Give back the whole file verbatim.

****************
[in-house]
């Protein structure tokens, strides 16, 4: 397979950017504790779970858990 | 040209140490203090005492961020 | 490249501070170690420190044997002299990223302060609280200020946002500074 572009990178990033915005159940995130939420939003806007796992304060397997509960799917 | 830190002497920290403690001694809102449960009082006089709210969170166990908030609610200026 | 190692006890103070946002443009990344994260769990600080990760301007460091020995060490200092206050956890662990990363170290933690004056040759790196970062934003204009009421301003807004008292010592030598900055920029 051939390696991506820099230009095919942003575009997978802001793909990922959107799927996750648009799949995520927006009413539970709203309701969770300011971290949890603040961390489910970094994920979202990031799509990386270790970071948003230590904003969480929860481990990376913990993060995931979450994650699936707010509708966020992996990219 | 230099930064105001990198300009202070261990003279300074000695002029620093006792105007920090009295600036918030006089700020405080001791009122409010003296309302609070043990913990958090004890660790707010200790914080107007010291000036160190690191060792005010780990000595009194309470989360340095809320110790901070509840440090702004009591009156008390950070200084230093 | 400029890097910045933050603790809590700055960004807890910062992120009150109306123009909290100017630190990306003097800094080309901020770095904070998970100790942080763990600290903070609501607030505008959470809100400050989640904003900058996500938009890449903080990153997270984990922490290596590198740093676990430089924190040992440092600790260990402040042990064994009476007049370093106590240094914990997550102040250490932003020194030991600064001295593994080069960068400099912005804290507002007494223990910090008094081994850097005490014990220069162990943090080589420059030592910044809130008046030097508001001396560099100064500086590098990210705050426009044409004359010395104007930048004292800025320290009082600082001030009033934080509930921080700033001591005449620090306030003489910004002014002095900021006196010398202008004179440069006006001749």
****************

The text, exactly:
[in-house]
């Protein structure tokens, strides 16, 4: 397979950017504790779970858990 | 040209140490203090005492961020 | 490249501070170690420190044997002299990223302060609280200020946002500074 572009990178990033915005159940995130939420939003806007796992304060397997509960799917 | 830190002497920290403690001694809102449960009082006089709210969170166990908030609610200026 | 190692006890103070946002443009990344994260769990600080990760301007460091020995060490200092206050956890662990990363170290933690004056040759790196970062934003204009009421301003807004008292010592030598900055920029 051939390696991506820099230009095919942003575009997978802001793909990922959107799927996750648009799949995520927006009413539970709203309701969770300011971290949890603040961390489910970094994920979202990031799509990386270790970071948003230590904003969480929860481990990376913990993060995931979450994650699936707010509708966020992996990219 | 230099930064105001990198300009202070261990003279300074000695002029620093006792105007920090009295600036918030006089700020405080001791009122409010003296309302609070043990913990958090004890660790707010200790914080107007010291000036160190690191060792005010780990000595009194309470989360340095809320110790901070509840440090702004009591009156008390950070200084230093 | 400029890097910045933050603790809590700055960004807890910062992120009150109306123009909290100017630190990306003097800094080309901020770095904070998970100790942080763990600290903070609501607030505008959470809100400050989640904003900058996500938009890449903080990153997270984990922490290596590198740093676990430089924190040992440092600790260990402040042990064994009476007049370093106590240094914990997550102040250490932003020194030991600064001295593994080069960068400099912005804290507002007494223990910090008094081994850097005490014990220069162990943090080589420059030592910044809130008046030097508001001396560099100064500086590098990210705050426009044409004359010395104007930048004292800025320290009082600082001030009033934080509930921080700033001591005449620090306030003489910004002014002095900021006196010398202008004179440069006006001749």